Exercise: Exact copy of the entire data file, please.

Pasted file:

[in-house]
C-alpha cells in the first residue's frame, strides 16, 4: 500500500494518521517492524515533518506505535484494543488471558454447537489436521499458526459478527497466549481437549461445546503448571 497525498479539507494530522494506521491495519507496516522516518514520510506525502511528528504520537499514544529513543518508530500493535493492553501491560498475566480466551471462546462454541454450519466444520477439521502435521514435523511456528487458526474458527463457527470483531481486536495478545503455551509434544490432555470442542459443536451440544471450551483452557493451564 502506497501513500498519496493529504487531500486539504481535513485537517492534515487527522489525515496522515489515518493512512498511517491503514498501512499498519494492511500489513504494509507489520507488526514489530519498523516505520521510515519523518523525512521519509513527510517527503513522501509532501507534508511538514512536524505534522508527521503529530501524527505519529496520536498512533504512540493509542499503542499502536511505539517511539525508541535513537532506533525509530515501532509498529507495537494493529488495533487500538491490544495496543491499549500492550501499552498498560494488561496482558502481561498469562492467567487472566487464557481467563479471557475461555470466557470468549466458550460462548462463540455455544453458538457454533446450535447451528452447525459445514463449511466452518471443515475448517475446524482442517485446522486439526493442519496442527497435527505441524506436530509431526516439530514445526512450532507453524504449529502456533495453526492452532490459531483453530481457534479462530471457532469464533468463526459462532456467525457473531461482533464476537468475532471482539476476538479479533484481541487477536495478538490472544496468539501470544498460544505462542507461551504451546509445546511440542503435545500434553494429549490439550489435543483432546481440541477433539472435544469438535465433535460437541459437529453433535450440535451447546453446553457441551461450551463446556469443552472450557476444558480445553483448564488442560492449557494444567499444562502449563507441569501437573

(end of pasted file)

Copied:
[in-house]
C-alpha cells in the first residue's frame, strides 16, 4: 500500500494518521517492524515533518506505535484494543488471558454447537489436521499458526459478527497466549481437549461445546503448571 497525498479539507494530522494506521491495519507496516522516518514520510506525502511528528504520537499514544529513543518508530500493535493492553501491560498475566480466551471462546462454541454450519466444520477439521502435521514435523511456528487458526474458527463457527470483531481486536495478545503455551509434544490432555470442542459443536451440544471450551483452557493451564 502506497501513500498519496493529504487531500486539504481535513485537517492534515487527522489525515496522515489515518493512512498511517491503514498501512499498519494492511500489513504494509507489520507488526514489530519498523516505520521510515519523518523525512521519509513527510517527503513522501509532501507534508511538514512536524505534522508527521503529530501524527505519529496520536498512533504512540493509542499503542499502536511505539517511539525508541535513537532506533525509530515501532509498529507495537494493529488495533487500538491490544495496543491499549500492550501499552498498560494488561496482558502481561498469562492467567487472566487464557481467563479471557475461555470466557470468549466458550460462548462463540455455544453458538457454533446450535447451528452447525459445514463449511466452518471443515475448517475446524482442517485446522486439526493442519496442527497435527505441524506436530509431526516439530514445526512450532507453524504449529502456533495453526492452532490459531483453530481457534479462530471457532469464533468463526459462532456467525457473531461482533464476537468475532471482539476476538479479533484481541487477536495478538490472544496468539501470544498460544505462542507461551504451546509445546511440542503435545500434553494429549490439550489435543483432546481440541477433539472435544469438535465433535460437541459437529453433535450440535451447546453446553457441551461450551463446556469443552472450557476444558480445553483448564488442560492449557494444567499444562502449563507441569501437573